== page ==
Lunar Eclipse Phenomenon

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KickLaBuka

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<p>A few months ago there was a lunar eclipse.&nbsp; I observed the moon at several points up to and including the eclipse.&nbsp; I noticed that just before the earth began to shadow the moon, the moon got very bright, much brighter than it had been just minutes prior.&nbsp; Then I noticed a darker spot on the moon also just before the earth began to shadow.&nbsp; this spot was in the corner of the moon that the earth was about to shadow.&nbsp; My guess and my question is:&nbsp; Does the Earth's plasmasphere (coma) cause the moon to glow brighter just before an eclipse?&nbsp; Also, does the dark spot help to identify or verify the shape of this electrical coma that surrounds the earth and faces away from the sun?</p><p>Best regards,</p><p>Kick</p> <div class="Discussion_UserSignature"> <p>-KickLaBuka</p> </div>
 
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MeteorWayne

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<p><BR/>Replying to:<BR/><DIV CLASS='Discussion_PostQuote'>A few months ago there was a lunar eclipse.&nbsp; I observed the moon at several points up to and including the eclipse.&nbsp; I noticed that just before the earth began to shadow the moon, the moon got very bright, much brighter than it had been just minutes prior.&nbsp; Then I noticed a darker spot on the moon also just before the earth began to shadow.&nbsp; this spot was in the corner of the moon that the earth was about to shadow.&nbsp; My guess and my question is:&nbsp; Does the Earth's plasmasphere (coma) cause the moon to glow brighter just before an eclipse?&nbsp; Also, does the dark spot help to identify or verify the shape of this electrical coma that surrounds the earth and faces away from the sun?Best regards,Kick <br />Posted by KickLaBuka</DIV><br /><br />First the brightness. It is possible this is a well known effect. The full moon is brighter than the moon just before and after. The reason is that small pits and relief are partially in shadow right up until the full moon. At the full moon, all of the surface is in sulight, so it is anomolously bright.</p><p>As for the second (the drak spot) I have never noticed such a phenomenon, it's an interesting observation.</p><p>There is no way for any magnetic (electrical) event to cause that. There are however some atmosphereic (i.e. refraction of sunlight) effects that might cause it. Have to ponder that for a bit.</p> <div class="Discussion_UserSignature"> <p><font color="#000080"><em><font color="#000000">But the Krell forgot one thing John. Monsters. Monsters from the Id.</font></em> </font></p><p><font color="#000080">I really, really, really, really miss the "first unread post" function</font><font color="#000080"> </font></p> </div>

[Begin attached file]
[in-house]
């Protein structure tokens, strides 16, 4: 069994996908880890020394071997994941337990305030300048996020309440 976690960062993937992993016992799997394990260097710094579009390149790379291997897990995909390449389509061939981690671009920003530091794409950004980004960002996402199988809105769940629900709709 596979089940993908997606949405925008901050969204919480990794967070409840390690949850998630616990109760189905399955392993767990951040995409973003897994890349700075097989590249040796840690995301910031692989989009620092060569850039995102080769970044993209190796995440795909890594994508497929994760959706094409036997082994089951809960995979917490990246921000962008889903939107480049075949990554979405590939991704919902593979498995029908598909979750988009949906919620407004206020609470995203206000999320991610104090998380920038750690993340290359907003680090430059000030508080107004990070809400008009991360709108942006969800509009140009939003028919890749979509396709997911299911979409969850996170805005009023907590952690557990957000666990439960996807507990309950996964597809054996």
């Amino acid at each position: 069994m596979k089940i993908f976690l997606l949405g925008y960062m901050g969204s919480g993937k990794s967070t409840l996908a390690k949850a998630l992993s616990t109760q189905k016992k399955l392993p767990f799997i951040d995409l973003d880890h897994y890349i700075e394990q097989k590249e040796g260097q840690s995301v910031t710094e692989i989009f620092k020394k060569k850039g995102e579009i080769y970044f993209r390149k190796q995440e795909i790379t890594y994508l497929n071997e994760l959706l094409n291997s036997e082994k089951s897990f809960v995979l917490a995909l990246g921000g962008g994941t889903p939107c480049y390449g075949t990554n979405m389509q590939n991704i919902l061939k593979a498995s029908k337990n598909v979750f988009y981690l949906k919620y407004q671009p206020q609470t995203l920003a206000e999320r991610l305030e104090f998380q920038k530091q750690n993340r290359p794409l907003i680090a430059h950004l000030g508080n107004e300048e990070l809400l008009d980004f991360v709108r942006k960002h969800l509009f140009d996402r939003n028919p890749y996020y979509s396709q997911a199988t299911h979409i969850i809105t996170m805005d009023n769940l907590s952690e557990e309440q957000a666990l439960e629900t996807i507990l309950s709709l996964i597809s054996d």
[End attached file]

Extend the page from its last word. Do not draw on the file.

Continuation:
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KickLaBuka

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<span style="font-size:10pt;font-family:Verdana"><BR/>Replying to:<BR/><DIV CLASS='Discussion_PostQuote'>There are however some atmosphereic (i.e. refraction of sunlight) effects that might cause it. Have to ponder that for a bit.</DIV></span> <p><span style="font-size:10pt;font-family:Verdana">So light when it comes to us past the ions&rsquo; shell in the atmosphere, sunlight is actually deflected before we see it?&nbsp; Or a layer of ice crystals in the dry cold low pressure atmosphere?&nbsp; </span></p> <div class="Discussion_UserSignature"> <p>-KickLaBuka</p> </div>
 
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MeteorWayne

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<p><BR/>Replying to:<BR/><DIV CLASS='Discussion_PostQuote'> So light when it comes to us past the ions&rsquo; shell in the atmosphere, sunlight is actually deflected before we see it?&nbsp; Or a layer of ice crystals in the dry cold low pressure atmosphere?&nbsp; <br />Posted by KickLaBuka</DIV><br /><br />Huh?</p><p>Air deflects light. It has nothing to do with ions, and ice crystals are not required, but can conribute.</p> <div class="Discussion_UserSignature"> <p><font color="#000080"><em><font color="#000000">But the Krell forgot one thing John. Monsters. Monsters from the Id.</font></em> </font></p><p><font color="#000080">I really, really, really, really miss the "first unread post" function</font><font color="#000080"> </font></p> </div>
 
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KickLaBuka

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Replying to:<BR/><DIV CLASS='Discussion_PostQuote'>Huh?Air deflects light. It has nothing to do with ions, and ice crystals are not required, but can conribute. <br />Posted by MeteorWayne</DIV><br /><br />Thanks.&nbsp; That makes sense.&nbsp; So what were you getting at with the refraction of light&nbsp;on its way to the moon?&nbsp; <div class="Discussion_UserSignature"> <p>-KickLaBuka</p> </div>
 
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